Medicaid-insured children receive substantial psychiatric services and thus may have prolonged exposure to psychotropic medications in the early years of life, according to research published in JAMA Pediatrics.

Researchers assessed the longitudinal patterns of psychotropic medication use in a cohort of 35,244 Medicaid-insured children. Investigators captured the cumulative incidence of first psychiatric diagnosis and psychotropic medication use from birth through age 7and stratified results by sex. Researchers also investigated the annual duration of medication use. Of the total cohort, 17,267 (49%) were girls and 17,977 (51%) were boys.

During the study period, 4550 children received a psychiatric diagnosis by age 8. Of these diagnoses, 2624 (57.7%) were behavioral. Girls were more likely than boys to receive a diagnosis of adjustment disorder or anxiety disorder (both P <.001), with incidence rates 7.7% and 3.0% higher, respectively, compared with boys. By age 8, 2196 (10.2%) children had received psychotropic medication, among whom 1763 (80.5%) received monotherapy, 343 (16.4%) received 2 medication classes concomitantly, and 90 (4.3%) received 3 or more medication classes concomitantly for 60 days or more. The annual median number of days of psychotropic use increased with age, reaching 210 of 365 days for children aged 7. Among children aged 7, the median number of days of use of an antipsychotic (193 days), stimulant (183 days), or α-agonist (199 days) medication exceeded half the year, a figure researchers considered significant, prolonged exposure.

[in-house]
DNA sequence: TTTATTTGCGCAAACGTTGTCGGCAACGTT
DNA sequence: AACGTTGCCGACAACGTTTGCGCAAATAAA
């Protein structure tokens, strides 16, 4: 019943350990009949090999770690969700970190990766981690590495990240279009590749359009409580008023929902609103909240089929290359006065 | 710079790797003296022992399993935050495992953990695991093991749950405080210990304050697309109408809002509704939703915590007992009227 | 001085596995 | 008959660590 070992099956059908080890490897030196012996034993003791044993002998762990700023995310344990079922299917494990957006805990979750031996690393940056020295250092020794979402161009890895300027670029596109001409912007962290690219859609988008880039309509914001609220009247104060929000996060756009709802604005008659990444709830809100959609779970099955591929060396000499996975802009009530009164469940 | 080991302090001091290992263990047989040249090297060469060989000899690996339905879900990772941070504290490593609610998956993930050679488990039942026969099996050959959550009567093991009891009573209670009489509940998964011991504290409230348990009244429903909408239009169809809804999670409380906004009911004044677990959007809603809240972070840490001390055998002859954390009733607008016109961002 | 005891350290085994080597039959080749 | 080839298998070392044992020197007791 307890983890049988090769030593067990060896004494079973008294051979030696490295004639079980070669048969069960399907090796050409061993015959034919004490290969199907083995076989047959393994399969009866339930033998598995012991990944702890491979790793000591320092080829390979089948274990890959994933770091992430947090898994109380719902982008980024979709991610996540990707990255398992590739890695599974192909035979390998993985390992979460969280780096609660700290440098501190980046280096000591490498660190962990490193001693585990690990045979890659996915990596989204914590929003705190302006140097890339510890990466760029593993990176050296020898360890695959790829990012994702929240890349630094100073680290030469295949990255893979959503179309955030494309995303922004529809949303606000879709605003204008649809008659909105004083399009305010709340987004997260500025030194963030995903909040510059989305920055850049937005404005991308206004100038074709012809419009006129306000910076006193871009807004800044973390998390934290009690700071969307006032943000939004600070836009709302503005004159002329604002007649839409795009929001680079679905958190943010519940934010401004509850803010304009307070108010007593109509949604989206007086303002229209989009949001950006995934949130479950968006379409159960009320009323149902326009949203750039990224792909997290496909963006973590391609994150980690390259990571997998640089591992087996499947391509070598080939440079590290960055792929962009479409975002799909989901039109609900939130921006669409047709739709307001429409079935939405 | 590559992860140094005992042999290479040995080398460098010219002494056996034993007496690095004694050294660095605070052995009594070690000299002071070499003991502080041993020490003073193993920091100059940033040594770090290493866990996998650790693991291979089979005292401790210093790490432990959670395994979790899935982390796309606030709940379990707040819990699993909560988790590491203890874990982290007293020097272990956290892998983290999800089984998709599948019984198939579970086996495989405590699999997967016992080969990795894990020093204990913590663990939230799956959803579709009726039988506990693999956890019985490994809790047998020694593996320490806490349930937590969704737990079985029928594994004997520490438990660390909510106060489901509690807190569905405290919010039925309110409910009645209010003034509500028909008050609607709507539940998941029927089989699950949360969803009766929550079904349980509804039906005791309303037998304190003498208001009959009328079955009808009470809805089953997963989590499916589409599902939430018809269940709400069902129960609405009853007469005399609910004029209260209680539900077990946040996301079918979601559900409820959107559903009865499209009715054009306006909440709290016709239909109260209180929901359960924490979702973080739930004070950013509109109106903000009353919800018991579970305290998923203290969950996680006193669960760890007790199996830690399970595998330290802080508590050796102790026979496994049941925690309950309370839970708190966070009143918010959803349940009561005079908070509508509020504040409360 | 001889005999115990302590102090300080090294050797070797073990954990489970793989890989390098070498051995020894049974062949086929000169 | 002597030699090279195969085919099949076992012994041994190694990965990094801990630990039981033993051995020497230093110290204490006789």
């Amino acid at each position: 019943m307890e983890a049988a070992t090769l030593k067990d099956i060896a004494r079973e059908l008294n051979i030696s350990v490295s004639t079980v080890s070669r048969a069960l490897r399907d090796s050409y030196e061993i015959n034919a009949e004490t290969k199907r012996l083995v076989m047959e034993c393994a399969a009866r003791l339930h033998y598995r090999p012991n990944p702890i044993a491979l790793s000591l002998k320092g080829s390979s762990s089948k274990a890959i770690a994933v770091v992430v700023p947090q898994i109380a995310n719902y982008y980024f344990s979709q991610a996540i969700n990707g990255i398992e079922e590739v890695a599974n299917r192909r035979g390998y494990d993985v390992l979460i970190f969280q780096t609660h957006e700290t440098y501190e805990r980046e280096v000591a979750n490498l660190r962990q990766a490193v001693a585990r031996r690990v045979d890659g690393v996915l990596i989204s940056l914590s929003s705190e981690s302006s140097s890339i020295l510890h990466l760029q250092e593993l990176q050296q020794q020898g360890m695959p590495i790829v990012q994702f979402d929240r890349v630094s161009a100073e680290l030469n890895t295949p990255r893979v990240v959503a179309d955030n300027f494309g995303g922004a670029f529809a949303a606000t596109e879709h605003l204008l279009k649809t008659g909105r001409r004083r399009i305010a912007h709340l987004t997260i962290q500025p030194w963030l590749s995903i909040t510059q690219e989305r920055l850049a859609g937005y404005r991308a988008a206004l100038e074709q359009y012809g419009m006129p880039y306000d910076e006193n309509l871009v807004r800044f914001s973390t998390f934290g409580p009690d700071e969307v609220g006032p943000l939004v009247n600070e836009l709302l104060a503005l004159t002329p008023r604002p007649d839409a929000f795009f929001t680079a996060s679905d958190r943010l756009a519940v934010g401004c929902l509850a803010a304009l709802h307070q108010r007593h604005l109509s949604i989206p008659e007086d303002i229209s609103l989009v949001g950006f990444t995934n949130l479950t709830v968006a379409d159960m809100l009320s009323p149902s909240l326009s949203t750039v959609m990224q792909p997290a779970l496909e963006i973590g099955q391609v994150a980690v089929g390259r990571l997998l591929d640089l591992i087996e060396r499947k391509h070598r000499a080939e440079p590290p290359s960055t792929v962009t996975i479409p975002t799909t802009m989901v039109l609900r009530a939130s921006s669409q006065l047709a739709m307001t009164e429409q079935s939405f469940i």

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Based on these results, researchers emphasized the need for outcomes research in pediatric populations to elucidate the long-term effects of early and sustained psychotropic medication exposure. Clarifying the potential risks of childhood psychotropic medication use could assist clinicians in offering safe, targeted treatment to young patients with psychiatric disorders.


Pennap D, Zito JM, Santosh PJ, Tom SE, Onukwugha E, Magder LS. Patterns of early mental health diagnosis and medication treatment in a Medicaid-insured birth cohort [published online April 30, 2018]. JAMA Pediatrics. doi:10.1001/jamapediatrics.2018.0240